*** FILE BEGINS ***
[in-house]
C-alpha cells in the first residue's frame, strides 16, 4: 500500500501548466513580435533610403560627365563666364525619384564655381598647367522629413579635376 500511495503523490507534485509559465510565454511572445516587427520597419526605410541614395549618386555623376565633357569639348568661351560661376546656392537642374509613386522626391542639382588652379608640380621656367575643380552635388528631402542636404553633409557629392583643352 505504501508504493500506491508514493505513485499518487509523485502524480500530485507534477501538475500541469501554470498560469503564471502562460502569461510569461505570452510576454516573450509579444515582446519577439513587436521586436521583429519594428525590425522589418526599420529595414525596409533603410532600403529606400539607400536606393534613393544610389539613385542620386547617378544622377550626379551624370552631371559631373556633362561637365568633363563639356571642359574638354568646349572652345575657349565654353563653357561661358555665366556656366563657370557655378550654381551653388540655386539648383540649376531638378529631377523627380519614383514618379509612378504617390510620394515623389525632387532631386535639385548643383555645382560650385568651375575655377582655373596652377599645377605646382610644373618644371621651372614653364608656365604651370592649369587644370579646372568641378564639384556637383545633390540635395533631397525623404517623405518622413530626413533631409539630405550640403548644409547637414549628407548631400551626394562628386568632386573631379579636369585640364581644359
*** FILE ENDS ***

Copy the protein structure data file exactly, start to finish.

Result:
[in-house]
C-alpha cells in the first residue's frame, strides 16, 4: 500500500501548466513580435533610403560627365563666364525619384564655381598647367522629413579635376 500511495503523490507534485509559465510565454511572445516587427520597419526605410541614395549618386555623376565633357569639348568661351560661376546656392537642374509613386522626391542639382588652379608640380621656367575643380552635388528631402542636404553633409557629392583643352 505504501508504493500506491508514493505513485499518487509523485502524480500530485507534477501538475500541469501554470498560469503564471502562460502569461510569461505570452510576454516573450509579444515582446519577439513587436521586436521583429519594428525590425522589418526599420529595414525596409533603410532600403529606400539607400536606393534613393544610389539613385542620386547617378544622377550626379551624370552631371559631373556633362561637365568633363563639356571642359574638354568646349572652345575657349565654353563653357561661358555665366556656366563657370557655378550654381551653388540655386539648383540649376531638378529631377523627380519614383514618379509612378504617390510620394515623389525632387532631386535639385548643383555645382560650385568651375575655377582655373596652377599645377605646382610644373618644371621651372614653364608656365604651370592649369587644370579646372568641378564639384556637383545633390540635395533631397525623404517623405518622413530626413533631409539630405550640403548644409547637414549628407548631400551626394562628386568632386573631379579636369585640364581644359